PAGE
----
Lovecraft movies....

List & discuss films adapted from & inspired by H.P. Lovecraft (and make that distinction)-

the earliest three adaptations I know- all AIP Corman/esque productions-
DIE MONSTER DIE (starring Karloff, “The Colour that Came from Outer Space”).
THE HAUNTED PALACE (starring Price, with Chaney Jr & John Carradine, “The Case of Charles Dexter Ward”),
THE DUNWICH HORROR (starring Dean Stockwell & Sandra Dee, with Sam Jaffe & Ed Begley Sr.)

I’m in the minority in that I think DUNWICH actually succeeds (esp for its time) and that HAUNTED is actually pretty decent (It’s been way too long since I’ve seen MONSTER).

Other good adaptations-
THE RESURRECTED starring Chris Sarandon (“C. D. Ward”)

Not bad-
DAGON (from “Dagon” AND “Shadow Over Innsmouth”, suffers by being reset on a remote Spanish island, rather than New England)

Not good-
NECRONOMICON (three stories- the only once I recall “Cool Air” which was done better on Rod Serling’s Night Gallery).

There have apparently been a recent array of shorts which are direct adaptations, I haven’t seen any of them.

Add more & discuss the above also. I’ll get into the “inspired by” films later.

I thought Dagon was pretty good. At least it was true to the style of Lovecraft, in having the protagonist be a fainting Nancy-boy.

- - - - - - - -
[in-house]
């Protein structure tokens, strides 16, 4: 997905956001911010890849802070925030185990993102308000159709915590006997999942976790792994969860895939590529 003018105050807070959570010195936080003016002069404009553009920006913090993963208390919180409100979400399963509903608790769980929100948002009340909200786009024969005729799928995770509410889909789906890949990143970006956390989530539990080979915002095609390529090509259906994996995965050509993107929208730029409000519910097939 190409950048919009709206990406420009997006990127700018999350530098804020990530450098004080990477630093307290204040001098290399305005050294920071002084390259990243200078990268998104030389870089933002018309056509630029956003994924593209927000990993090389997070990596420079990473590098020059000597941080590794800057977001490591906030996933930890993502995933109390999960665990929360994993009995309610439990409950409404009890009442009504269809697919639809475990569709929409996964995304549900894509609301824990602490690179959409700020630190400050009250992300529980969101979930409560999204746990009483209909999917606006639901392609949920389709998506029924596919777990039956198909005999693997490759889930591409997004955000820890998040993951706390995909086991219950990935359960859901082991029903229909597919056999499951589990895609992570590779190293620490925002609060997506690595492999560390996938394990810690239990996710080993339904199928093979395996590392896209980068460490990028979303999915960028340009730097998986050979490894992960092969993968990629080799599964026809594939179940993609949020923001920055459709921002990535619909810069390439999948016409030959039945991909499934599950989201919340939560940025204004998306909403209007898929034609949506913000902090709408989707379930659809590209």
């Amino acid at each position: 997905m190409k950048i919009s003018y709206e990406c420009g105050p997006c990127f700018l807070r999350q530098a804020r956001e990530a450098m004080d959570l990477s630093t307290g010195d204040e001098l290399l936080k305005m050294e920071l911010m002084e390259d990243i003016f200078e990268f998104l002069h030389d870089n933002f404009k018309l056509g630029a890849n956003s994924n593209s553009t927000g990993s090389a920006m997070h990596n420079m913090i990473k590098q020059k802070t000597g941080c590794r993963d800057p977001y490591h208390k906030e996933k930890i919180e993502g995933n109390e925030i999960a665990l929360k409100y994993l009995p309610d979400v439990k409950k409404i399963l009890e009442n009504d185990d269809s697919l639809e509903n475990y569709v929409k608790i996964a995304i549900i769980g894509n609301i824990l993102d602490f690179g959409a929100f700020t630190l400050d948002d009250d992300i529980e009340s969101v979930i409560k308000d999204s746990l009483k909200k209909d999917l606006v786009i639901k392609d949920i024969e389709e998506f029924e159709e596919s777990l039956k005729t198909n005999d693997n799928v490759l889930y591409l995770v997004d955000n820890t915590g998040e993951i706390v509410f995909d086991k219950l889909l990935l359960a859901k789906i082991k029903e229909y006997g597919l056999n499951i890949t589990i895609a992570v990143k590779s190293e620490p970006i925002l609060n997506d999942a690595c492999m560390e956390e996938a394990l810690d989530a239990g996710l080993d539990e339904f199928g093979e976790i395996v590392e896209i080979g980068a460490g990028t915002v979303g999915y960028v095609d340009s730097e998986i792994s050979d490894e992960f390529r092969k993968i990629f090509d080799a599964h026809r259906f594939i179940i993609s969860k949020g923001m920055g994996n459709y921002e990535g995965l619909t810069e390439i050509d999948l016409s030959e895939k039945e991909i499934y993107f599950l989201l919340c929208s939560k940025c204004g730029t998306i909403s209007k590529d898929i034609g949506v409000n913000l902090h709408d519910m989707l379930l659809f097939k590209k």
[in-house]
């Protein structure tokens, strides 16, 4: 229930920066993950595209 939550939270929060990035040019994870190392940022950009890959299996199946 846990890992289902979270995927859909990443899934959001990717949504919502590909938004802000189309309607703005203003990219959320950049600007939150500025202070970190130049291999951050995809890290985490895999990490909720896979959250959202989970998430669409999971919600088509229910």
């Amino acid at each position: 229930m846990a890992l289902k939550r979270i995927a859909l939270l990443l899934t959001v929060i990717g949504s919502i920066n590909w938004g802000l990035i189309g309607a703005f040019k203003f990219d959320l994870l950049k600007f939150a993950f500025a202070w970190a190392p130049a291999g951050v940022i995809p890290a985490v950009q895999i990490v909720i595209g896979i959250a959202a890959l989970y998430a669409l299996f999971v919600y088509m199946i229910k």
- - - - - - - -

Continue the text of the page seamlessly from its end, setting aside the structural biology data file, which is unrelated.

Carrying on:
I like the Re-Animator movies, but I don’t know I’d call them good adaptations of Herbert West: Re-animator…

Good movies, sure, but as adaptations…

I agree. Dagon was dagon good!

“Cast a Deadly Spell” was the best, IMHO.

Several of Rod Serling’s “Night Gallery” vignettes were based on Lovecraft’s stories (“Pickman’s Model” and “Cool Air,” for example). One vignette actually featured actors playing Lovecraft and Robert Bloch–“Professor Peabody’s Last Lecture,” in which the good Professor (played by Carl Reiner) makes the mistake of mentioning several times the ineffable name of Hastur.

Also, the movie “The Keep,” based on the novel by F. Paul Wilson, sorta. The novel definitely had Lovecraftian references, but they were omitted in the film.

I’ll chime in for Dagon as well. It had that creepy-crawly kind of horror, with the protagonists blundering through a rain-soaked fishing village with gibbering horrors lurking all around. Not the usual stupid gross stuff. (But Re-animator was fun. Just not very Lovecraftian.)

There’s this adaptation of Dream Quest of Unknown Kadath. I can’t vouch for it, but I’ve heard that it’s not too bad.

There’s also the execrable Dark Heritage, described by IMDB as an adaptation of “The Lurking Fear,” which fails even to achieve “so bad it’s good” status.

It’s only loosely based on Lovecraft’s work, but In The Mouth of Madness is one hell of a movie.

There are LOVECRAFT movies!!! Very cool! Anyone notice the Lovecraft homages that Stephen King has in his stories? My favorite is probaly the short story about the American couple in London where they walk into another dimension and an Eater Of Worlds comes along and devours the husband…how come the King movies gloss over or ignore the Lovecraft hommages…think that would make it wonderfully scary! :slight_smile: